This requires building emotional intelligence across an organization, supporting inter-professional practice that encourages leadership and followership. The “failure is not an option” culture encouraged non-critical, introspective thinking and clear communication so the damaged Apollo 13 spacecraft could be brought home. This same approach in health care will require courageous conversations, but having them will result in sustained excellence.

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The Big Q: What does “quality” mean to a patient?
André Picard, Journalist, The Globe and Mail

The long answer to that question is a book entitled Path to Health Reform, which is available for free by contacting Mr. Picard. The short version is that patients want prompt, safe, efficient, accessible, and affordable care.

How are we doing right now? We are not prompt. Are we safe? One in 10 hospital patients suffers an adverse event. Efficient? Overall, we are pretty efficient. Accessible? More or less, depending on where you live. Affordable? Not to everyone.

We need a culture of safety, not a culture of volume as we now have. We need patient-centred care, hospitals that are more welcoming, and transition points that are easier to navigate. The environment matters, so we need to decrease noise. We need to improve service providers’ attitudes; they often appear overworked, busy, and grumpy. And finally, we should invest in electronic records.

Quality should be an essential goal for all health systems.

What role can Accreditation Canada play in improving quality care? Accreditation Canada has been contributing to changing the culture of quality in our health systems. It could have a role in improving quality in health care by getting the public engaged, publishing summaries in plain English, and doing more on the customer service side of health care delivery.

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The Denouement: Untangling the relationship between suicide, data analytics, social media, and proactive mental health care
Shelley McKay, Patient Advocate and Strategic Risk Management Consultant

Shelley McKay, a patient advocate and strategic consultant, shared her experience of trying to navigate the health care system following her teenage daughter’s attempted suicide. Shelley described her struggles with front-line staff, the lack of knowledge around youth mental health issues, and non-existent follow up. She was moved to act and met with hospital executives to discuss her experience and the processes that could be put in place to better serve youth with mental health issues and their families.

When she was advised that her daughter was having suicidal ideation and posting this on social media sites, she used her professional knowledge to develop a tool that uses social media, analytics, predictive models, and keywords and phrases associated with known risk factors to identify youth with suicidal behaviour/ideation at the earliest possible point.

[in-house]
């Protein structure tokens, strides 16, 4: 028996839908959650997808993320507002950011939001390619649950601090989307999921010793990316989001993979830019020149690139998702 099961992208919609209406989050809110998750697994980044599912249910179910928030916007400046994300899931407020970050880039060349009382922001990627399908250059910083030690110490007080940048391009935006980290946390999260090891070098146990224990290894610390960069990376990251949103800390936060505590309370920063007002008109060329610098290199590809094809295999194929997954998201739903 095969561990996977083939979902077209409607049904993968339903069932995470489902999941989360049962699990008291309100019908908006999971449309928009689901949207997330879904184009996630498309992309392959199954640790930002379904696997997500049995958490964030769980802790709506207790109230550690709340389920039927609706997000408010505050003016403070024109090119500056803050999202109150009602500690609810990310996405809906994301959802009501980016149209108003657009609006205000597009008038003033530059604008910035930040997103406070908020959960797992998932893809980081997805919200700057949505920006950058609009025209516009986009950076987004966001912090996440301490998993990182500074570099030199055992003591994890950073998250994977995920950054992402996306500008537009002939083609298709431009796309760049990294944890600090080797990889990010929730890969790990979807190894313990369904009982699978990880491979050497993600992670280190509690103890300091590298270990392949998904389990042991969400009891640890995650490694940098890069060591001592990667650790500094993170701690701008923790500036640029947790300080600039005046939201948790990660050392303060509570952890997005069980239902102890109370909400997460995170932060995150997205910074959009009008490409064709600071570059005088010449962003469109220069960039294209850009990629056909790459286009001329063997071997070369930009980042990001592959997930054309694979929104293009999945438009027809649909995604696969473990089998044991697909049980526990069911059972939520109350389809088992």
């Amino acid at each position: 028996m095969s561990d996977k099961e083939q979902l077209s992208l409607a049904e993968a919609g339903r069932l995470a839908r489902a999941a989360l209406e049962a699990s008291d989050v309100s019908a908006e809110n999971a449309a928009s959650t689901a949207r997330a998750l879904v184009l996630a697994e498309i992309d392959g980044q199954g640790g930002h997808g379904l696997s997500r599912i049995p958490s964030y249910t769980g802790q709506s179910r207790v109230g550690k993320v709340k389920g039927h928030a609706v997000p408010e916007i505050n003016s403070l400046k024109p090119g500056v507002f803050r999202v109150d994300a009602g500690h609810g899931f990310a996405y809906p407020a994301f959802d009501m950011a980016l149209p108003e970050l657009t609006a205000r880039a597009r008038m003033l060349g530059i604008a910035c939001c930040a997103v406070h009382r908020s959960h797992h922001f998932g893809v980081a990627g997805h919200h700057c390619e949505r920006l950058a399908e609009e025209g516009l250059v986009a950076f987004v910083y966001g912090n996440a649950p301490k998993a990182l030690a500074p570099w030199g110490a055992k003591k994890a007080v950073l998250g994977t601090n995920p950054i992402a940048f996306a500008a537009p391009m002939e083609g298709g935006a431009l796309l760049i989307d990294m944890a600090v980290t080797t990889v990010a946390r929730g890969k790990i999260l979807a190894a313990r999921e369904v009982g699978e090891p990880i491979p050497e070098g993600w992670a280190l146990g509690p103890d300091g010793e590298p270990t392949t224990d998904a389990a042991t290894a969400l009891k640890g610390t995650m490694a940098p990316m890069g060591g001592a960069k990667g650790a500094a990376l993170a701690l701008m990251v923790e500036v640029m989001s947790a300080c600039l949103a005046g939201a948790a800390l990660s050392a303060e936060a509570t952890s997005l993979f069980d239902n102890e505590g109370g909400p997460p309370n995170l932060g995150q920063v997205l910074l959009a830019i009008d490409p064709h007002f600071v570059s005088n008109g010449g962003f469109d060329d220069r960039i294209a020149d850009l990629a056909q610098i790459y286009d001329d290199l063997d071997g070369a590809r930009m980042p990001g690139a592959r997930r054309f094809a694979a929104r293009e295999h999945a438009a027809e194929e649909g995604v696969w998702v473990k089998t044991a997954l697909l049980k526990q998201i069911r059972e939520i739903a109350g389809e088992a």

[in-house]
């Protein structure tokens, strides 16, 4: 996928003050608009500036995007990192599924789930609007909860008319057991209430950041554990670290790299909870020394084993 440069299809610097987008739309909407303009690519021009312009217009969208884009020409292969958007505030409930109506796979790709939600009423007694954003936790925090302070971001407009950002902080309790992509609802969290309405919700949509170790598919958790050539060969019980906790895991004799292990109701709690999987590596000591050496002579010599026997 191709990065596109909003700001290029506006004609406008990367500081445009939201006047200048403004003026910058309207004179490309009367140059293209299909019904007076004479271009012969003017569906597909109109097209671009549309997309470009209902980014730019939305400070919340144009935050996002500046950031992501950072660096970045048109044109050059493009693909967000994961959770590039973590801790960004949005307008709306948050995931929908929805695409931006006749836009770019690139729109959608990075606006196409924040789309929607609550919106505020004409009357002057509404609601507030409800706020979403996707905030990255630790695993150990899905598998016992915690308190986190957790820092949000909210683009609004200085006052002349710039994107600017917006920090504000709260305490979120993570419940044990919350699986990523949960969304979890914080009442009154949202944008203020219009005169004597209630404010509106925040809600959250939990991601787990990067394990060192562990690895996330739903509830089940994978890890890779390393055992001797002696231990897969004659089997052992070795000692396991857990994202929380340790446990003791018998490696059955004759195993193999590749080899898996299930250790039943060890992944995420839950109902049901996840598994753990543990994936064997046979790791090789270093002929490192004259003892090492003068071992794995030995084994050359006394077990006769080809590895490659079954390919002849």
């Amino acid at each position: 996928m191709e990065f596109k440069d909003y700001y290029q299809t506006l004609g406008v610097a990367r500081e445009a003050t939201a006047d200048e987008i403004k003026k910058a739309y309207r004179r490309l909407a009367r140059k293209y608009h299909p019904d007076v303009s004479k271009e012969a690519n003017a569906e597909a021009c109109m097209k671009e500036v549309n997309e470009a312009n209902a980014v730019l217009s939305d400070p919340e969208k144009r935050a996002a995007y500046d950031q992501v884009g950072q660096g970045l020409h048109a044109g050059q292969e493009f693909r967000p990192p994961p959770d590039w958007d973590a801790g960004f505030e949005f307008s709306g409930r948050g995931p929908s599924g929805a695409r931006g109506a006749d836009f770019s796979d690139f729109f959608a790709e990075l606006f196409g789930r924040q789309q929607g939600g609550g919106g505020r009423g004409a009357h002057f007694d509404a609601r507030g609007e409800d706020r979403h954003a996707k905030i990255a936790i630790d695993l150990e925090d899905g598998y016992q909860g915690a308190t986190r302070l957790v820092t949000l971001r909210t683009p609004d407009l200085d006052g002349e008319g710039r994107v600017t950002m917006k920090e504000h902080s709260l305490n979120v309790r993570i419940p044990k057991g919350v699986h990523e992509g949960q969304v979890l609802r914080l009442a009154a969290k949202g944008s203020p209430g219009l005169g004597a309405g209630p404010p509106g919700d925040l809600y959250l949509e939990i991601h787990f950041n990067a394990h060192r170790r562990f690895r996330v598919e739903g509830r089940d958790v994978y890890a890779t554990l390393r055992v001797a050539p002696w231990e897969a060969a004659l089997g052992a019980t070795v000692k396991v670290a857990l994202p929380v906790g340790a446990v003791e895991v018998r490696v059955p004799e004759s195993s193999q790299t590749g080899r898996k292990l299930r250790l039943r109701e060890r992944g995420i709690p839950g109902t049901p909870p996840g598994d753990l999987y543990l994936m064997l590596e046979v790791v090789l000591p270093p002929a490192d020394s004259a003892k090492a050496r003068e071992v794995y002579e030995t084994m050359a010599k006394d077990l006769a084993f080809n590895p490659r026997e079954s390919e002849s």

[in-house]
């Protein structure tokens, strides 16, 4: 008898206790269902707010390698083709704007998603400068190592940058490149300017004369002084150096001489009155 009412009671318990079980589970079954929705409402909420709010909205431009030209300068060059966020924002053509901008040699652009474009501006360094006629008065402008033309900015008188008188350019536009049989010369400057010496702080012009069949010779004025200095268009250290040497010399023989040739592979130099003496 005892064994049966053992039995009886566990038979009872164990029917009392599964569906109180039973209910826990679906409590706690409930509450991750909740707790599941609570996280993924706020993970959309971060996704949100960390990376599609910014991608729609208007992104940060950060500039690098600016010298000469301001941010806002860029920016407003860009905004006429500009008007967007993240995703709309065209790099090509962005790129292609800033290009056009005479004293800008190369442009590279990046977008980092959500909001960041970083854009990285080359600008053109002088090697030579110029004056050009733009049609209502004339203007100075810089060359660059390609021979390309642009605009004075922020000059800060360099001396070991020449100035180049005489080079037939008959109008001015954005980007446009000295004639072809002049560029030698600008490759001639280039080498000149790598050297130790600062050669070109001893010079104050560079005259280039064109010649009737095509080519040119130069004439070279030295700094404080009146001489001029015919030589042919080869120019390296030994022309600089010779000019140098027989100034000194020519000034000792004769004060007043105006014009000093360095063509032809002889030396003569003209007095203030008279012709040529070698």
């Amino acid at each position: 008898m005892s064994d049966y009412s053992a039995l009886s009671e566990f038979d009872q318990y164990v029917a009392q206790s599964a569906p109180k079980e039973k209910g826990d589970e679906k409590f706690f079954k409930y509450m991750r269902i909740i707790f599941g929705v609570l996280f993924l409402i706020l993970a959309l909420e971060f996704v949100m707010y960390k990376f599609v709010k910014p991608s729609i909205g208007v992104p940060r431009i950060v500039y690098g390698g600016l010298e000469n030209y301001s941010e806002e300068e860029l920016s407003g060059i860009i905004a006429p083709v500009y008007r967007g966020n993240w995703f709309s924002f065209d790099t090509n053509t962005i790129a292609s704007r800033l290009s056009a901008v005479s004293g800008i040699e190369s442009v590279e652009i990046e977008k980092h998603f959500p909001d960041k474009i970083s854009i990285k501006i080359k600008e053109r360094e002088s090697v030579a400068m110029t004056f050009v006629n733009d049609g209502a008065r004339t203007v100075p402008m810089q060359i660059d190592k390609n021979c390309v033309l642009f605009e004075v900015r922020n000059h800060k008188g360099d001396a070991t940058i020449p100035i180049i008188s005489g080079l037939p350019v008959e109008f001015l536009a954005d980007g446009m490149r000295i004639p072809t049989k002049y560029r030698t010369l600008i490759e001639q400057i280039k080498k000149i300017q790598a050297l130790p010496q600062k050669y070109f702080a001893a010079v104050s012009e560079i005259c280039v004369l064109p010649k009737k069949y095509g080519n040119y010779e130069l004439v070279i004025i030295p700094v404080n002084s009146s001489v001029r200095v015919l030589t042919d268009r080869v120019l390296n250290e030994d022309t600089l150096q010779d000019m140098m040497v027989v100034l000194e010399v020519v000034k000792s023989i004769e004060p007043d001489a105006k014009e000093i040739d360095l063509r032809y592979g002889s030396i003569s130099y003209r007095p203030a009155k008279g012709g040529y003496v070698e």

The goal of her project is to reduce the pressure on our region’s emergency rooms by proactively identifying youth in crisis and directing them to appropriate treatment. By analyzing mood, identifying mood trends, and assessing mental health risk, it is possible for parents, schools, and hospitals to take a proactive care approach rather than a reactive one.

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Time for change: Engage and empower patients and families
Barb Farlow, Patients for Patient Safety Canada

Barb Farlow’s daughter was born with a genetic condition that required a significant amount of health care intervention. Both Barb and her husband believed the health care team that cared for their infant daughter, who died following a surgery, provided the best possible care. Yet, when they began to investigate their daughter’s death more closely, they discovered that she died as a result of treatment policy decisions, none of which were communicated to them despite their constant presence.

The shock of their daughter’s death was compounded by the fact that their situation was not, in fact unique; systemic errors and a lack of transparency around organizational policies occur more frequently than they expected.

There is a need to strike a balance between busy care providers (or providers who do not want to scare patients) and patients who may be scared and require answers but do not want to be perceived as annoying by their care providers. This balance can be realized by ensuring that patient-centred care is built into the system. Patients and families aren’t going anywhere, so engaging and empowering them will result in improved quality and safety.

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Use of CUSP methodology to reduce surgical site infections at the Ottawa Hospital
Dr. Husein Moloo, Interim Chief, Division of General Surgery and Director, Minimally Invasive Surgery, The Ottawa Hospital; Assistant Professor and Interim Chair, Division of General Surgery, University of Ottawa
Rebecca Brooke, Quality Improvement Coordinator, The Ottawa Hospital